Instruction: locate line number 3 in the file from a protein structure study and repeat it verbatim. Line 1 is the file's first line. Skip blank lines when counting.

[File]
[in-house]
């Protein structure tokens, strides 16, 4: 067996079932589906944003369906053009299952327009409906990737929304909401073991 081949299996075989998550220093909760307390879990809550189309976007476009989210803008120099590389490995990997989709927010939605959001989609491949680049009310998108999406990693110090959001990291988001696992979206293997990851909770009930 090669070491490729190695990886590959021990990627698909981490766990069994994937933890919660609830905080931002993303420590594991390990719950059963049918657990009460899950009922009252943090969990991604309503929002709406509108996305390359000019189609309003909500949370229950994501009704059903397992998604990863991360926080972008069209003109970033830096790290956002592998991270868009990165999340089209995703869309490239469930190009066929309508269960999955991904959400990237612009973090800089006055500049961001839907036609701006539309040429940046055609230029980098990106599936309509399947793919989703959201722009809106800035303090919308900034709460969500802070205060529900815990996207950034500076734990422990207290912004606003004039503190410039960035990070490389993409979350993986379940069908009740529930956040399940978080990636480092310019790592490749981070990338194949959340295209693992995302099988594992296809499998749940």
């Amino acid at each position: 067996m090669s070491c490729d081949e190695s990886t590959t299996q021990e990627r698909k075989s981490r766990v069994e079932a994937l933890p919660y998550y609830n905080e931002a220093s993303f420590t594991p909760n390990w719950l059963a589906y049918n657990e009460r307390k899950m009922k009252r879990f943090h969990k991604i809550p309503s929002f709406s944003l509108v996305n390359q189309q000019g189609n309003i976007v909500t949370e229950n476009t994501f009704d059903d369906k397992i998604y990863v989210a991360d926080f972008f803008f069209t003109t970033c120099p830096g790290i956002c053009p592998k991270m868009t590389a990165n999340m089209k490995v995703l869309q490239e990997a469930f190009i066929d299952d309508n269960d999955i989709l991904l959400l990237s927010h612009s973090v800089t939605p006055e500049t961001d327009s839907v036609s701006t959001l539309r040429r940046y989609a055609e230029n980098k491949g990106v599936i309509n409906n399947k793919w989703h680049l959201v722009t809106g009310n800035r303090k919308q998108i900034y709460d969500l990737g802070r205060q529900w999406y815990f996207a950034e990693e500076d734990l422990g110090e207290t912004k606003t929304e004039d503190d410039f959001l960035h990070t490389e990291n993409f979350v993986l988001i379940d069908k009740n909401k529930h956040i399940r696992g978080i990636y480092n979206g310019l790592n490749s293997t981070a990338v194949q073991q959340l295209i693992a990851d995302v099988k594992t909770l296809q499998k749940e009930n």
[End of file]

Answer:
């Amino acid at each position: 067996m090669s070491c490729d081949e190695s990886t590959t299996q021990e990627r698909k075989s981490r766990v069994e079932a994937l933890p919660y998550y609830n905080e931002a220093s993303f420590t594991p909760n390990w719950l059963a589906y049918n657990e009460r307390k899950m009922k009252r879990f943090h969990k991604i809550p309503s929002f709406s944003l509108v996305n390359q189309q000019g189609n309003i976007v909500t949370e229950n476009t994501f009704d059903d369906k397992i998604y990863v989210a991360d926080f972008f803008f069209t003109t970033c120099p830096g790290i956002c053009p592998k991270m868009t590389a990165n999340m089209k490995v995703l869309q490239e990997a469930f190009i066929d299952d309508n269960d999955i989709l991904l959400l990237s927010h612009s973090v800089t939605p006055e500049t961001d327009s839907v036609s701006t959001l539309r040429r940046y989609a055609e230029n980098k491949g990106v599936i309509n409906n399947k793919w989703h680049l959201v722009t809106g009310n800035r303090k919308q998108i900034y709460d969500l990737g802070r205060q529900w999406y815990f996207a950034e990693e500076d734990l422990g110090e207290t912004k606003t929304e004039d503190d410039f959001l960035h990070t490389e990291n993409f979350v993986l988001i379940d069908k009740n909401k529930h956040i399940r696992g978080i990636y480092n979206g310019l790592n490749s293997t981070a990338v194949q073991q959340l295209i693992a990851d995302v099988k594992t909770l296809q499998k749940e009930n």